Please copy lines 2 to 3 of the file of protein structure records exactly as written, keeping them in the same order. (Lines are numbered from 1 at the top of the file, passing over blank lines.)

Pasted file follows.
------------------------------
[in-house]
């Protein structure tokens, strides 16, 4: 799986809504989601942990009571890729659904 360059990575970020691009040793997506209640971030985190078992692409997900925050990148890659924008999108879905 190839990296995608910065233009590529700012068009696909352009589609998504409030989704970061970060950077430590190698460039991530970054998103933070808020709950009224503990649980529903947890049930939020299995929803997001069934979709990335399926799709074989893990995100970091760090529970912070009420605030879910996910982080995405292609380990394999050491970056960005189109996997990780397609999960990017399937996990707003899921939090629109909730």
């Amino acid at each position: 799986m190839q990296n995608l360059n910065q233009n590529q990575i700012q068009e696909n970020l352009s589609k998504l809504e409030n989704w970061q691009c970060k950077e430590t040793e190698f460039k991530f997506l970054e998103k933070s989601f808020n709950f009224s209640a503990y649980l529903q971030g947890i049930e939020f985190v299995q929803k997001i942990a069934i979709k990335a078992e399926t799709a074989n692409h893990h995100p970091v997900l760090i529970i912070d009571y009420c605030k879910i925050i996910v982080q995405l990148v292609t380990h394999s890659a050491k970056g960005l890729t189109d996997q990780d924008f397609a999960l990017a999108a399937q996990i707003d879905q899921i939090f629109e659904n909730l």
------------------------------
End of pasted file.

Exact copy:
């Protein structure tokens, strides 16, 4: 799986809504989601942990009571890729659904 360059990575970020691009040793997506209640971030985190078992692409997900925050990148890659924008999108879905 190839990296995608910065233009590529700012068009696909352009589609998504409030989704970061970060950077430590190698460039991530970054998103933070808020709950009224503990649980529903947890049930939020299995929803997001069934979709990335399926799709074989893990995100970091760090529970912070009420605030879910996910982080995405292609380990394999050491970056960005189109996997990780397609999960990017399937996990707003899921939090629109909730």
């Amino acid at each position: 799986m190839q990296n995608l360059n910065q233009n590529q990575i700012q068009e696909n970020l352009s589609k998504l809504e409030n989704w970061q691009c970060k950077e430590t040793e190698f460039k991530f997506l970054e998103k933070s989601f808020n709950f009224s209640a503990y649980l529903q971030g947890i049930e939020f985190v299995q929803k997001i942990a069934i979709k990335a078992e399926t799709a074989n692409h893990h995100p970091v997900l760090i529970i912070d009571y009420c605030k879910i925050i996910v982080q995405l990148v292609t380990h394999s890659a050491k970056g960005l890729t189109d996997q990780d924008f397609a999960l990017a999108a399937q996990i707003d879905q899921i939090f629109e659904n909730l």